Computer Dictionary/Alan Turing
Turing was a student and fellow of King's College Cambridge and was a graduate student at Princeton University from 1936 to 1938. While at Princeton Turing published "On Computable Numbers", a paper in which he conceived an abstract machine, now called a Turing Machine.
Turing returned to England in 1938 and during World War II, he worked in the British Foreign Office. He masterminded operations at Bletchley Park, UK which were highly successful in cracking the Nazis "Enigma" codes during World War II. Some of his early advances in computer design were inspired by the need to perform many repetitive symbolic manipulations quickly. Before the building of the Colossus computer this work was done by a roomful of women.
In 1945 he joined the National Physical Laboratory in London and worked on the design and construction of a large computer, named Automatic Computing Engine (ACE). In 1949 Turing became deputy director of the Computing Laboratory at Manchester where the Manchester Automatic Digital Machine, the worlds largest memory computer, was being built.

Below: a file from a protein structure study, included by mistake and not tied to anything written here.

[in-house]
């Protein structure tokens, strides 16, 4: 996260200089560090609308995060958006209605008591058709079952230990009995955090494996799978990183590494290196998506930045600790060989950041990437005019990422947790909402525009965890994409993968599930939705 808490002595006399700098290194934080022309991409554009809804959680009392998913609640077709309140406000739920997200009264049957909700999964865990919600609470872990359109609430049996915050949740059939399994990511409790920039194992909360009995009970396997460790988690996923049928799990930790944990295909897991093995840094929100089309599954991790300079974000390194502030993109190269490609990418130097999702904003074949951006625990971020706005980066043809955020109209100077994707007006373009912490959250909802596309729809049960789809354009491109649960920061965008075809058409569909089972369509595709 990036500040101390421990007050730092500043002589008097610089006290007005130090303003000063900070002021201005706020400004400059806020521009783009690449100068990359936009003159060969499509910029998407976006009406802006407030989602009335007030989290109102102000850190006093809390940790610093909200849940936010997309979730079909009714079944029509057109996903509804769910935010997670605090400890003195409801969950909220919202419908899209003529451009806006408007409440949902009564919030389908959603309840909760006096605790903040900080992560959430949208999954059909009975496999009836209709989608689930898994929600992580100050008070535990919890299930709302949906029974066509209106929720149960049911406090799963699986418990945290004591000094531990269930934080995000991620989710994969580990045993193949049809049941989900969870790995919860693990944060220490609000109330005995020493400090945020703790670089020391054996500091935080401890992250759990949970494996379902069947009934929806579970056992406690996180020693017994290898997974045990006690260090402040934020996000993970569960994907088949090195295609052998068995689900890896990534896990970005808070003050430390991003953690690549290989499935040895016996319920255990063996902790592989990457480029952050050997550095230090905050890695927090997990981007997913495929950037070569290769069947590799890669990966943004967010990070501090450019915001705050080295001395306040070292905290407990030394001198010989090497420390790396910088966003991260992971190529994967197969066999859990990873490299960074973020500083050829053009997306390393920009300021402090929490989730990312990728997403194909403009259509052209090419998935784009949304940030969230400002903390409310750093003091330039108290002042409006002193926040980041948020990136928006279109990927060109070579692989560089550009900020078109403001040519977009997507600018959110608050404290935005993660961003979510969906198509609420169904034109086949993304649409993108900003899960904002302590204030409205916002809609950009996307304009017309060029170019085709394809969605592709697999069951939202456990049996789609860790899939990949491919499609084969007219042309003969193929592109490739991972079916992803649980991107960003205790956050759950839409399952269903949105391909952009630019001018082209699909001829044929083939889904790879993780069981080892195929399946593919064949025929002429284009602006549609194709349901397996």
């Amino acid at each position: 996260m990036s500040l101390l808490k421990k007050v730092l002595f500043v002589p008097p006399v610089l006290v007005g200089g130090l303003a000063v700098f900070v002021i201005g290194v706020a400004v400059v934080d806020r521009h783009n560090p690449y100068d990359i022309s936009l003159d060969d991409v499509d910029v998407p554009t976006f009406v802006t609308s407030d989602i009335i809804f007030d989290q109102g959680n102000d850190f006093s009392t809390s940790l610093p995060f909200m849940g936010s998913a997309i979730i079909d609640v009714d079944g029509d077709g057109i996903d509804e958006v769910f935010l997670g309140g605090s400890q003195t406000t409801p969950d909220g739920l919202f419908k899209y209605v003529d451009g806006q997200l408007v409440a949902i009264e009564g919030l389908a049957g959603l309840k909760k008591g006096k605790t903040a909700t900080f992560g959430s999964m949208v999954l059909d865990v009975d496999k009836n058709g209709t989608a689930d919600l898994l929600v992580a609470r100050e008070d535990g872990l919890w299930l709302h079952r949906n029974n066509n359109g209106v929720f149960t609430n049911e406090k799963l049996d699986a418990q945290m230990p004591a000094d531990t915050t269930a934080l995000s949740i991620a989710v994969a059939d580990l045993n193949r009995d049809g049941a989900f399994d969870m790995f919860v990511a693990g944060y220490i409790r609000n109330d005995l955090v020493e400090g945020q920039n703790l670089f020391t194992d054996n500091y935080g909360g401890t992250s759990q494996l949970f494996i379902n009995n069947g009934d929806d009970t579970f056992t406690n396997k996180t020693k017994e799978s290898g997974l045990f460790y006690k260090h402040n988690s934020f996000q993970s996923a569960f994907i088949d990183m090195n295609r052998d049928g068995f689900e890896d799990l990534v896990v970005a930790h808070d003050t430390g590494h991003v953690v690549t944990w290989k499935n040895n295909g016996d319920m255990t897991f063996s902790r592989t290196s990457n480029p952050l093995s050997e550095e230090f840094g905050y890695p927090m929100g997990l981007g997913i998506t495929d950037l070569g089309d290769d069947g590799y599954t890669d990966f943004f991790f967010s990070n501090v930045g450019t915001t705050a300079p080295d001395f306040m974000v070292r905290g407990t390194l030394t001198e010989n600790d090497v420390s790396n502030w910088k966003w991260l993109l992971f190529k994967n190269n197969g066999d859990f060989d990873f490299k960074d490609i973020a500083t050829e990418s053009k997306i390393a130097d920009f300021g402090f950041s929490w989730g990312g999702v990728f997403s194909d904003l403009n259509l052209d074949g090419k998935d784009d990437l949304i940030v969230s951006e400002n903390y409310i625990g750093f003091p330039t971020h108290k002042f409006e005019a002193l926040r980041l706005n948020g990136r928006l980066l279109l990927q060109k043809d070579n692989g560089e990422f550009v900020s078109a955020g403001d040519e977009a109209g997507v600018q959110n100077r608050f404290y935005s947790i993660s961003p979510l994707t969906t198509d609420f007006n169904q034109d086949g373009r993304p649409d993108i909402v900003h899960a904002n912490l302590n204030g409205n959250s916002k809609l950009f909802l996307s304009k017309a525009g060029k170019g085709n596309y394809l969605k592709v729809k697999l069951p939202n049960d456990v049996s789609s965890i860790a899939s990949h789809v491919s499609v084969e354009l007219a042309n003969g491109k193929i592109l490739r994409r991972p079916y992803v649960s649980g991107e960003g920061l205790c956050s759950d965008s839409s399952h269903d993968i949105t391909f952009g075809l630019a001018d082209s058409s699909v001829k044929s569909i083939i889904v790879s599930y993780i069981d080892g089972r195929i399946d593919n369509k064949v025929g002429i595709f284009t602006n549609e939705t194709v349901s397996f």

He also worked on theories of artificial intelligence, and on the application of mathematical theory to biological forms. In 1952 he published the first part of his theoretical study of morphogenesis, the development of pattern and form in living organisms.
Turing was gay, and died rather young under mysterious circumstances. He was arrested for violation of British homosexuality statutes in 1952. He died of potassium cyanide poisoning while conducting electrolysis experiments. An inquest concluded that it was self-administered but it is now thought by some to have been an accident.
There is an excellent biography of Turing by Andrew Hodges, subtitled "The Enigma of Intelligence" and a play based on it called "Breaking the Code". There was also a popular summary of his work in Douglas Hofstadter's book "G濮掓ǚ鍋揺l, Escher, Bach".